HAVE I BEEN WITH YOU ALL THIS TIME, PHILIP

Crossing Boulevard

with Rev. Rachel

9 HAVE I BEEN WITH YOU ALL THIS TIME, PHILIP    - John 14

It was a casual read of an article that barely interested me. Something about Christian sites in Turkey, two ancient structures there, one of which had only recently been unearthed…Mostly, I was thinking about how the sun should make an appearance.

Then the author dropped the word “Virginia” like Virginia and Turkey are talked about together all the time. I was back in the (reading) game, gazing at a photo with this caption: Virginia Museum of Fine Arts, Richmond/The Adolph D. and Wilkins C. Williams Fund.

I may not have known what I was looking at but holy cow, I was across the street from it! It was my lucky day. Or, I was a fool for never having bothered to locate this thing currently housed in a museum I claim to love.

It was a bread stamp. Bread stamps were, in antiquity, pressed in the side of a loaf to signify where it came from or where it was supposed to go. This particular bread stamp featured the two holy sites about which the article had been written.

In the summer of 2011, an excavation director struck gold in Christian Turkey. It wasn’t the bread stamp but rather the site imaged on the left side of the stamp. By virtue of having found the remains of a fourth or fifth century church, Francesco D’Andria had found the tomb of the apostle Philip.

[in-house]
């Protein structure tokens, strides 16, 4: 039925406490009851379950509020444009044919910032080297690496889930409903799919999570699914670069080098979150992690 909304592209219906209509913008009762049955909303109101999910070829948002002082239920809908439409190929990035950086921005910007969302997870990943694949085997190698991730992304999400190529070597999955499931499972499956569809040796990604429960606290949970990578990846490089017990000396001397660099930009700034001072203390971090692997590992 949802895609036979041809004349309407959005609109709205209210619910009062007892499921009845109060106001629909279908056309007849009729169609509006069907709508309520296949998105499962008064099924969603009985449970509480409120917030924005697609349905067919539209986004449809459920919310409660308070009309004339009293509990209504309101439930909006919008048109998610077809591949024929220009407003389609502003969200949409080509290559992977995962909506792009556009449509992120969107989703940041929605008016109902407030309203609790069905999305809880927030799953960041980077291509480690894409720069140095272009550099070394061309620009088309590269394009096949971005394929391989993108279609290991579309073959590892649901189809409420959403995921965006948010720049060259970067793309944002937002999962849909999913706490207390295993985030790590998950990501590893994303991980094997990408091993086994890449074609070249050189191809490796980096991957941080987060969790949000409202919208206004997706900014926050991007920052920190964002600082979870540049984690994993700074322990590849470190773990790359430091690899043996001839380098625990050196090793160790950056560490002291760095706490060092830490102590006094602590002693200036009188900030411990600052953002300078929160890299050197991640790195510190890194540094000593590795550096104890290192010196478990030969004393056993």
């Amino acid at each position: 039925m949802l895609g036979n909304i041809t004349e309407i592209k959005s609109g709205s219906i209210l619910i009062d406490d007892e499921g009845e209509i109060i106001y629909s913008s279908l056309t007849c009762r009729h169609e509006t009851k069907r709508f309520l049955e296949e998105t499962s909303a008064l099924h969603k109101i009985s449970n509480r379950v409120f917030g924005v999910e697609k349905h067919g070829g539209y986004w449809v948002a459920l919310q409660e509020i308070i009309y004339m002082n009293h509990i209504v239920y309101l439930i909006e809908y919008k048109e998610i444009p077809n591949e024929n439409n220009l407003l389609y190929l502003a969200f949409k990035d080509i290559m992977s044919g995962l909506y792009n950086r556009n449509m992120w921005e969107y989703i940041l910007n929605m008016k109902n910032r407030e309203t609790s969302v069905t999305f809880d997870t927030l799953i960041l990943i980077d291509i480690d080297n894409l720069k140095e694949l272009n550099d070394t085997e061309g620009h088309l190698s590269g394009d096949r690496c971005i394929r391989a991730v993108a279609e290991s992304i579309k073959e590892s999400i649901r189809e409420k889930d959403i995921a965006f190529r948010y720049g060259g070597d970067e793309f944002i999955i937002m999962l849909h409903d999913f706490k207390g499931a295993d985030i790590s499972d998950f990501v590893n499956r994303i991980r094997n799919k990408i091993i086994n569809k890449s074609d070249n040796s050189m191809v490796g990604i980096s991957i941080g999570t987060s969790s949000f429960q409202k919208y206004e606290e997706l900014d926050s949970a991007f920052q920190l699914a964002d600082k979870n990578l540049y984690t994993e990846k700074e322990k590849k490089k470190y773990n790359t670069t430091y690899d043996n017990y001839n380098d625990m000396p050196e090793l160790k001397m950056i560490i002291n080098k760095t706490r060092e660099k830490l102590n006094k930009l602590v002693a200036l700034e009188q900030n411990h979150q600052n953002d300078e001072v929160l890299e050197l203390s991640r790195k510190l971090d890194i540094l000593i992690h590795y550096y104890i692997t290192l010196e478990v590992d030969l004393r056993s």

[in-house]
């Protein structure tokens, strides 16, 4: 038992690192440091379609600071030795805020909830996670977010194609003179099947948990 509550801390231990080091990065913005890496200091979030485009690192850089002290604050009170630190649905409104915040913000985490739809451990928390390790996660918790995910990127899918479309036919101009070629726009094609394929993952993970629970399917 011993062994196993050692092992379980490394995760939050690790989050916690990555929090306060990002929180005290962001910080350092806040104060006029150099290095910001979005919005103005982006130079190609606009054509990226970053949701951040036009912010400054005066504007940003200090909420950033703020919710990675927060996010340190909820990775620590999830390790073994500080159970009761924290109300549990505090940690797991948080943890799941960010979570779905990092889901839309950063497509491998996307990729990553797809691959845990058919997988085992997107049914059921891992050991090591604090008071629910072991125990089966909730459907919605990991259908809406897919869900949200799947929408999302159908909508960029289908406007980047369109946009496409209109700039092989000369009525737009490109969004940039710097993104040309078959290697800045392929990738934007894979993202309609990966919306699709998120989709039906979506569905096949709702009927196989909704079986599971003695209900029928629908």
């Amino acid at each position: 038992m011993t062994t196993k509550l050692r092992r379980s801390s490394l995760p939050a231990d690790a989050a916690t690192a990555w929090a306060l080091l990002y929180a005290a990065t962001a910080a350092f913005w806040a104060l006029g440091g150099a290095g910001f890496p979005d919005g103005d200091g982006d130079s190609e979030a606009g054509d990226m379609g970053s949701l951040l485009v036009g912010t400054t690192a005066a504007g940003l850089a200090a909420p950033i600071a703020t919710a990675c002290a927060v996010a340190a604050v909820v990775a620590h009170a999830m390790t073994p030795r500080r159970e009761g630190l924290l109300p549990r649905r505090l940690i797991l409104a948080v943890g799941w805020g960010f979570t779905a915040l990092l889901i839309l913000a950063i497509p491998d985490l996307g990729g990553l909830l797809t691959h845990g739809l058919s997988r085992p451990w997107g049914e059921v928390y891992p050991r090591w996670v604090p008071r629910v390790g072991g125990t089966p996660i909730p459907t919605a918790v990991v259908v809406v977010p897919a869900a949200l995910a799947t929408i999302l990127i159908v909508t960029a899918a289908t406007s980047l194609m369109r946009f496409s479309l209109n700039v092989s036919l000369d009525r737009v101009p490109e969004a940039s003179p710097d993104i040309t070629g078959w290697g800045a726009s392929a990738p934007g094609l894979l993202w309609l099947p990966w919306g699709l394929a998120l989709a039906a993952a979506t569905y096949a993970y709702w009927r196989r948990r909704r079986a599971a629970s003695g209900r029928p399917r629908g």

So, the VMFA across the street has had a bread stamp that had been trying to tell us that there was this other church (and tomb) at Hierapolis All this time, an intricate bit of bronze knew something of the Philip Jesus called and loved. It is crazy in beautiful way when the dots connect. Generous patrons of the arts…faith in the first century…modern archaeological discoveries…the Apostle Philip…us.

Maybe you would have to have been there in my office and reading the article for that last sentence to translate. If I have a point, it’s that one never knows what will engender a sense of curiosity and appreciation for the arc of sacred history and the cast of characters in our faith family tree. It all started with a dry article.

When we hear from him in John 14, know this Philip to be not only the patron saint of hatters and pastry chefs, but in some small way, our next-door neighbor-apostle.